August 20, 2013

We’re hearing more and more rumblings from top Republicans that the GOP’s current position on Obamacare is untenable — that the party can’t continue to call for the destruction of Obamacare forever without offering any alternative. The push from the right for a shutdown has only drawn that into sharper relief, and so we’re finally hearing that Republicans — finally! — will make good on their promise, now 30 months overdue, to come up with the “replace” part of repeal-and-replace.

It ain’t gonna happen. There won’t be any serious GOP alternative to Obamacare.

The first problem with developing an alternative to the Affordable Care Act is that there just may not be any policy alternative that comes close to accomplishing what the law accomplishes. At first, it looked like conservatives would leave themselves a way to propose their own version of the same reforms in Obamacare, and rename it on their own terms. As such, there seemed to be a method to it when, at the outset, conservatives worked hard to prevent an actual discussion of the substance of the law itself. Much of the initial hatred of the ACA was focused on a series of phony talking points and outright lies (“government takeover” of health care; “death panels”; the law was “rammed through” using corrupt procedural tricks; etc.).

Since none of that was true, it gave Republicans an opening: they may have stigmatized “Obamacare,” but they hadn’t stigmatized the policy ideas at the core of the law — the combination of exchanges and subsidies that actually started out as a Republican plan, as Ezra Klein explains in detail today. In other words, as late as 2012 it seemed plausible Republicans could choose to invent a ConservaCare proposal based on Ronald Reagan Marketplaces that would basically offer a slightly different spin on the same underlying idea.

But conservatives have decided that no policy overlap with Obamacare is acceptable. Tea Partiers have chosen to oppose not only Obamacare but any policy which even faintly resembles any piece of that omnibus legislation. We saw this in the House defeat of Eric Cantor’s high-risk poll bill this spring, when conservatives revolted against his effort to propose a GOP plan protecting those with preexisting conditions.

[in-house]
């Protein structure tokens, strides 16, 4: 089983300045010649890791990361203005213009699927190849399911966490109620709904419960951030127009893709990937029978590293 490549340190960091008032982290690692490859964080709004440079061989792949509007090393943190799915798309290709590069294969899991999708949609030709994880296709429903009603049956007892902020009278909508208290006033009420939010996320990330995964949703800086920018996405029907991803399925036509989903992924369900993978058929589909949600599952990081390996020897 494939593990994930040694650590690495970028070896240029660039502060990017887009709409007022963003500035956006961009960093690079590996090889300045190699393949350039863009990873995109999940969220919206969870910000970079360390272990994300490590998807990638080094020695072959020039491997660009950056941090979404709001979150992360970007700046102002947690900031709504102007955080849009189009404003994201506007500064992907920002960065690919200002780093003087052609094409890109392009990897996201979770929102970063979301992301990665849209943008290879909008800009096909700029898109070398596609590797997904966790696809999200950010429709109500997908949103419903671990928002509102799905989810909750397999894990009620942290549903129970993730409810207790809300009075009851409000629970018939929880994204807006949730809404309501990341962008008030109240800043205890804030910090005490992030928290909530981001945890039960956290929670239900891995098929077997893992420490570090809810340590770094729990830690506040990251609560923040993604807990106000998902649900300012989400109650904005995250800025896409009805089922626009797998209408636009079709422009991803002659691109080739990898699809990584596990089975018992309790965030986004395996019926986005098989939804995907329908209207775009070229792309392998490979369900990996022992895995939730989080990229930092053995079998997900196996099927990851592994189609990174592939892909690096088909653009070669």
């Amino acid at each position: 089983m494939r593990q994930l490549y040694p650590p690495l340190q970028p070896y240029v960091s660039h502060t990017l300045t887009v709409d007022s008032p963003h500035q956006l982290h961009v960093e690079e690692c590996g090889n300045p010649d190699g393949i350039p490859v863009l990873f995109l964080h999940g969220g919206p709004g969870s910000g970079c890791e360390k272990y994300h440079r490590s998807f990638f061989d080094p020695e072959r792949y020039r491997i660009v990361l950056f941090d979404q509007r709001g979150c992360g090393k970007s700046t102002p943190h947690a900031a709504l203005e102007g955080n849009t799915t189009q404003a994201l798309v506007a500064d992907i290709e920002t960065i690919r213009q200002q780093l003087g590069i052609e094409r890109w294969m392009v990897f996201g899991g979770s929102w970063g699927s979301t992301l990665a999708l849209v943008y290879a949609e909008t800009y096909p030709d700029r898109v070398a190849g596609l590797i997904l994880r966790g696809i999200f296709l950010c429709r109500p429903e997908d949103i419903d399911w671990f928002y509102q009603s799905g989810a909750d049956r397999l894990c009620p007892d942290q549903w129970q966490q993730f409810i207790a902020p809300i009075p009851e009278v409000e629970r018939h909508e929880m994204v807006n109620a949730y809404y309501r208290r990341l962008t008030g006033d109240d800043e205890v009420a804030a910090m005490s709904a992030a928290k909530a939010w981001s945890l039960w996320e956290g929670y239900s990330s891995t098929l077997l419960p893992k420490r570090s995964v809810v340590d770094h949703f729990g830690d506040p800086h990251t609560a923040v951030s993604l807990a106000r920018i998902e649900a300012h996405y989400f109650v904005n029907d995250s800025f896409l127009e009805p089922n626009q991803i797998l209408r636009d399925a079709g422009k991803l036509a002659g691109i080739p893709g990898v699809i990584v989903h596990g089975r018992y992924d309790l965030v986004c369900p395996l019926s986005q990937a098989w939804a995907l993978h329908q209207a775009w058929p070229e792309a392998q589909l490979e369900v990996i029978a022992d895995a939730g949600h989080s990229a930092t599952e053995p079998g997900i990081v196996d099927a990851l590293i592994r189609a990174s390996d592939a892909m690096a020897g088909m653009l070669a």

But that refusal to accept any of the substance of Obamacare has run Republicans right into a brick wall. Thanks to the way that the ACA was put together — it really is a mammoth omnibus bill which incorporated practically every plausible policy idea out there — it turns out that practically everything you can do to provide health insurance is now tainted by Obamacare.

And that’s left Republicans with only one remaining option: turning against the whole concept of health insurance itself. Ed Kilgore accurately describes this mindset:

A growing tendency to oppose the very idea of redistribution of risk and cost, which is essential not just to public health reform efforts, but to private health insurance. Conservatives often seem to want to go back to those days when patients paid doctors with cash or did without health care altogether. That’s “personal responsibility” with a vengeance.

That’s right. See, for example, Philip Klein this morning arguing that in the exchanges “purchasing health insurance, in aggregate, is a bad deal for younger Americans.” Well, yes, but only in the sense that purchasing any kind of private insurance, in aggregate, is always going to have a negative expected value. Otherwise no one could make profits from selling it!

In practice, this has meant a conservative fixation on the supposedly bad deal Obamacare offers “young healthies,” who serious conservatives such as Klein and Ross Douthat have argued should only want catastrophic insurance, while conservative activists have taken to arguing should they go without insurance altogether.

That’s the logical endpoint, isn’t it? If everything — even the whole concept of insurance — is tainted by association with Obamacare, then the only safe ground for conservatives (safe, that is, from cries of “RINO”) is to oppose insurance altogether. After all, as Ezra Klein notes, “plausible health-care plans are hard to come by.” So it’s not as if the leap to opposing the concept of insurance is leaving anything obvious behind.

There’s simply no way to construct a real, workable health care reform plan that (1) is based on private insurance, and (2) avoids any of the elements of the Affordable Care Act. There just isn’t any policy space there. Since Republicans aren’t going to embrace public insurance as an alternative, that’s leaving them increasingly ready to oppose any kind of insurance at all. That makes a straight Obamacare repeal a seemingly logical option; there’s no reason to replace it, since there’s no point in public policy designed to share risk. And as a bonus: if insurance itself is a bad thing, or at least not something essential, then it’s not really a disaster that repealing Obamacare would leave millions without insurance.

Unfortunately for Republicans, what they wind up with is a policy alternative that most Americans would want nothing to do with.